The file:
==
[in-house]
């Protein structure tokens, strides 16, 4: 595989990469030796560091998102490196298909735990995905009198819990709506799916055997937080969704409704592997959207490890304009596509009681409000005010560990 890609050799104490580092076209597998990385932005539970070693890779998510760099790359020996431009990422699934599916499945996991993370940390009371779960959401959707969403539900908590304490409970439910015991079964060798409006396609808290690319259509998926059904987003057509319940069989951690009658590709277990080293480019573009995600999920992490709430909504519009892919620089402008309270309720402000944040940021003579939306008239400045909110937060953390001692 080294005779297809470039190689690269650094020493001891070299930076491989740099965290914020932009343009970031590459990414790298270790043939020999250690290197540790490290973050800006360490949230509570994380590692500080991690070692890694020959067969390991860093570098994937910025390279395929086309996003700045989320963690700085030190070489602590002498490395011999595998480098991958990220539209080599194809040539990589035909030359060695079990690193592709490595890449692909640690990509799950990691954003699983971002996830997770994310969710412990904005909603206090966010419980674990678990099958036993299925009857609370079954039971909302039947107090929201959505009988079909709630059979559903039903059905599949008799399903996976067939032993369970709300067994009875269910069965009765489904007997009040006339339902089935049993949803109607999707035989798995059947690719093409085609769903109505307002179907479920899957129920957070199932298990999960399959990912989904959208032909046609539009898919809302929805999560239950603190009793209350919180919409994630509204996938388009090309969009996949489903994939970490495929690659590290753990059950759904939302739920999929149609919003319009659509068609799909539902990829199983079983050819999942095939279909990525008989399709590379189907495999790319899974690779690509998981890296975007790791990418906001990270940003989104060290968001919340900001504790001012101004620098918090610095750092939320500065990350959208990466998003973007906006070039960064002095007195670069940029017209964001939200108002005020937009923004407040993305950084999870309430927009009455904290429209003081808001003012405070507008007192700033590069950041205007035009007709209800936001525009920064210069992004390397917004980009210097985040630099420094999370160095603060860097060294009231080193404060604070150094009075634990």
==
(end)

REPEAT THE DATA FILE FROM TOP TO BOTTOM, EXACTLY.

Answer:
[in-house]
């Protein structure tokens, strides 16, 4: 595989990469030796560091998102490196298909735990995905009198819990709506799916055997937080969704409704592997959207490890304009596509009681409000005010560990 890609050799104490580092076209597998990385932005539970070693890779998510760099790359020996431009990422699934599916499945996991993370940390009371779960959401959707969403539900908590304490409970439910015991079964060798409006396609808290690319259509998926059904987003057509319940069989951690009658590709277990080293480019573009995600999920992490709430909504519009892919620089402008309270309720402000944040940021003579939306008239400045909110937060953390001692 080294005779297809470039190689690269650094020493001891070299930076491989740099965290914020932009343009970031590459990414790298270790043939020999250690290197540790490290973050800006360490949230509570994380590692500080991690070692890694020959067969390991860093570098994937910025390279395929086309996003700045989320963690700085030190070489602590002498490395011999595998480098991958990220539209080599194809040539990589035909030359060695079990690193592709490595890449692909640690990509799950990691954003699983971002996830997770994310969710412990904005909603206090966010419980674990678990099958036993299925009857609370079954039971909302039947107090929201959505009988079909709630059979559903039903059905599949008799399903996976067939032993369970709300067994009875269910069965009765489904007997009040006339339902089935049993949803109607999707035989798995059947690719093409085609769903109505307002179907479920899957129920957070199932298990999960399959990912989904959208032909046609539009898919809302929805999560239950603190009793209350919180919409994630509204996938388009090309969009996949489903994939970490495929690659590290753990059950759904939302739920999929149609919003319009659509068609799909539902990829199983079983050819999942095939279909990525008989399709590379189907495999790319899974690779690509998981890296975007790791990418906001990270940003989104060290968001919340900001504790001012101004620098918090610095750092939320500065990350959208990466998003973007906006070039960064002095007195670069940029017209964001939200108002005020937009923004407040993305950084999870309430927009009455904290429209003081808001003012405070507008007192700033590069950041205007035009007709209800936001525009920064210069992004390397917004980009210097985040630099420094999370160095603060860097060294009231080193404060604070150094009075634990």